The present invention relates to an electric insulator of the kind
described in the preamble to claim 1 and a method for manufacturing the same as
described in the preamble of claim 7. The insulator comprises an elongated, hollow
insulant provided at each end with an attachment or connection flange. The insulator
may comprise a contact device with cooperating fixed and movable main and arcing
contacts. The insulator may also be in the form of a support insulator for a circuit
breaker and then comprises a continuous operating rod for the circuit breaker.
The invention is primarily intended for rated voltages of the order
of magnitude of 100 - 300 kV but may advantageously also be used at voltages both
below and above this range. Preferably, an insulator according to the invention
is filled with an electrically insulating gas, preferably SF6, but may
also be filled with other types of insulating and arc-extinguishing media. In the
following, the designations insulation, insulant, and the like, relate to insulation
against electrical flashover.
An insulator usually comprises two attachment means retained by an
insulant. Its primary task is to electrically separate two poles with different
voltage potential. For applications within high-voltage engineering, insulants of
porcelain or of polymeric material are preferably used. To attach them to each other
or to another object, such as a base, a mechanism housing, a circuit-breaker unit,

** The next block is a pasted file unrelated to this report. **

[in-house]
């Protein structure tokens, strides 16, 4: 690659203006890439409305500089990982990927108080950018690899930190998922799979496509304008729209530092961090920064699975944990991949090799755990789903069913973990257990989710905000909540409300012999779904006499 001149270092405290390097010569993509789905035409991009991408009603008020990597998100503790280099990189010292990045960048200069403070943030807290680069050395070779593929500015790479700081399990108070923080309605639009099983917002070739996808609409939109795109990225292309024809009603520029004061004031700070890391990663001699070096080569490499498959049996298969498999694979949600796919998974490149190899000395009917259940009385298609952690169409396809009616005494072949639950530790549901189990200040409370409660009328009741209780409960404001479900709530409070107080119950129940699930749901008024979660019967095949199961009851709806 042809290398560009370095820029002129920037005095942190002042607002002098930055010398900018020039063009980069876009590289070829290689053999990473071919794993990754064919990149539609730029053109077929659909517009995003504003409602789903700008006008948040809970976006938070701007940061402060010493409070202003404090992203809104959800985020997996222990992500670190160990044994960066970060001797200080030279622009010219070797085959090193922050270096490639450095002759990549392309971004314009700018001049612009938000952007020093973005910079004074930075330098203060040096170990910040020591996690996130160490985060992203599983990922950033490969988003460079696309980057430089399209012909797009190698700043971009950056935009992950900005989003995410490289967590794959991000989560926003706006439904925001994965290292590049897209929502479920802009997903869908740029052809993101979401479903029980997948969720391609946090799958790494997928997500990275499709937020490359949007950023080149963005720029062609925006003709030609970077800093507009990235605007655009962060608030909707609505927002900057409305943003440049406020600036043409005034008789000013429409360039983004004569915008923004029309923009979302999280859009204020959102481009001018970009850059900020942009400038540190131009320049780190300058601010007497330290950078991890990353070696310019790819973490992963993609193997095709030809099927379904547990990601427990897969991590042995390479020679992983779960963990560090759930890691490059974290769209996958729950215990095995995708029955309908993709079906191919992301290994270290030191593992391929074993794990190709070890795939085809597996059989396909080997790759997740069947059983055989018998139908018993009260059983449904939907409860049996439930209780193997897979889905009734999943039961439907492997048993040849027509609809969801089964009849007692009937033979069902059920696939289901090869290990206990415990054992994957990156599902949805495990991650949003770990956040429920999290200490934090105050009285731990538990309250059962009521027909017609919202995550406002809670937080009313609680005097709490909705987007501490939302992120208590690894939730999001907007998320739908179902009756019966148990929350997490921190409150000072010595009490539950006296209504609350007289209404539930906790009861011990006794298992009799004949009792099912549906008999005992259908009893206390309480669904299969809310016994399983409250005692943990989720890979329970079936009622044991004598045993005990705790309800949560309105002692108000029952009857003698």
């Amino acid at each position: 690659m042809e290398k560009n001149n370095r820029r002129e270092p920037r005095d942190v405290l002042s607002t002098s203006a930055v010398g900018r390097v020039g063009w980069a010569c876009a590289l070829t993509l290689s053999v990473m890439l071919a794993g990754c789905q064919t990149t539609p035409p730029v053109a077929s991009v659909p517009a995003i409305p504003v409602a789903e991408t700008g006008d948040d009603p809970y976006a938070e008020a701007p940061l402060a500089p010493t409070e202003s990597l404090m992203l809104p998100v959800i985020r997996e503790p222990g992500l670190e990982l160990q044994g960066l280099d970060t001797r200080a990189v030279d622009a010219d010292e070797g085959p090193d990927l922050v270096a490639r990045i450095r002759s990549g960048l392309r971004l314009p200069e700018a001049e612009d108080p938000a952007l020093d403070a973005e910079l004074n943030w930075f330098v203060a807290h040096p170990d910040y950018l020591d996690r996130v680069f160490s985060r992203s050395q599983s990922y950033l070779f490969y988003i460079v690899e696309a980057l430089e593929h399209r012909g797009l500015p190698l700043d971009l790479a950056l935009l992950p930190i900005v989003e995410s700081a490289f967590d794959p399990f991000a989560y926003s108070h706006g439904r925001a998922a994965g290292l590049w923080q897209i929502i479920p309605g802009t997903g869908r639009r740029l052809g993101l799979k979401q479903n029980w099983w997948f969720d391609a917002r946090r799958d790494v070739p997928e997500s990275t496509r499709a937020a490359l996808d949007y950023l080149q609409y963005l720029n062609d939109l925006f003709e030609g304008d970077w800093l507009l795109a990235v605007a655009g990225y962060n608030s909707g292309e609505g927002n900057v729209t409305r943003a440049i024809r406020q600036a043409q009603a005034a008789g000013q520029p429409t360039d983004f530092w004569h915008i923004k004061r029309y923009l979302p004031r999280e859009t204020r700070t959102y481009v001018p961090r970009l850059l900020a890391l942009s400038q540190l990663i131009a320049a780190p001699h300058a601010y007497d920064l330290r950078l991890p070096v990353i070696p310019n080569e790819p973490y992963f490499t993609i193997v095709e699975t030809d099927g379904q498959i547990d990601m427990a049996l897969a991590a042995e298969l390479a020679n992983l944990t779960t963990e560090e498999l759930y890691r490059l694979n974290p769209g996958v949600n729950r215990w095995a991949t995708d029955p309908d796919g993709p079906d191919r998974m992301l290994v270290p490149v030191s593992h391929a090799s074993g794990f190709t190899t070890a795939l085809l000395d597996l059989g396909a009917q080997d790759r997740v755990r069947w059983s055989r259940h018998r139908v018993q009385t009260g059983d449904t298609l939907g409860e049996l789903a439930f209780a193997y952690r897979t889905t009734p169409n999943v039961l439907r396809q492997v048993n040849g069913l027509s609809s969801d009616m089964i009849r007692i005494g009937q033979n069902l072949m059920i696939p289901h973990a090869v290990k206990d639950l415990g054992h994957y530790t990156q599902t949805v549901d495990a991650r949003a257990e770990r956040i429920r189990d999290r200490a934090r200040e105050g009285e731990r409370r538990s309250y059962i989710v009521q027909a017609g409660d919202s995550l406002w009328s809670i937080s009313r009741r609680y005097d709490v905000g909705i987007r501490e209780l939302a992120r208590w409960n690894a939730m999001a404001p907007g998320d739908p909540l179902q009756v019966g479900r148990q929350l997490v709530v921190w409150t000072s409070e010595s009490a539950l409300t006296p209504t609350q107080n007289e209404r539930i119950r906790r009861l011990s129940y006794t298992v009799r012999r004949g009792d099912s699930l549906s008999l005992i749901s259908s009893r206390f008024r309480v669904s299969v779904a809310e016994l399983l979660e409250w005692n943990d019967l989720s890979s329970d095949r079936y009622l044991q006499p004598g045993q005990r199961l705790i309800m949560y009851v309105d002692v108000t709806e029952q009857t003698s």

or a conductor, the poles of the insulator are equipped with attachment flanges.
As dimensioning criterion for an insulator, there is primarily used that distance
between the poles which provides sufficient safety against flashover, but also other
aspects, such as resistance to mechanical forces, may occur. In the case of hollow
insulants, also the thickness of the material in relation to the length and the
diameter is of importance. In gas-filled insulators, also the tightness of the material
and in pole connections must be taken into consideration. The attachment flanges
must be able to be connected tightly to the insulants and also withstand a certain
overpressure of the enclosed insulating gas.
A gas-filled insulator of the above-mentioned kind with one attachment
flange at each end is previously known from US-A-4 827 373. A support insulator
here supports an extinguishing chamber insulator comprising an interrupting element,
whereby a hermetically sealed space, filled with SF6 gas, extends through
the units. The insulant of both the support insulator and the extinguishing chamber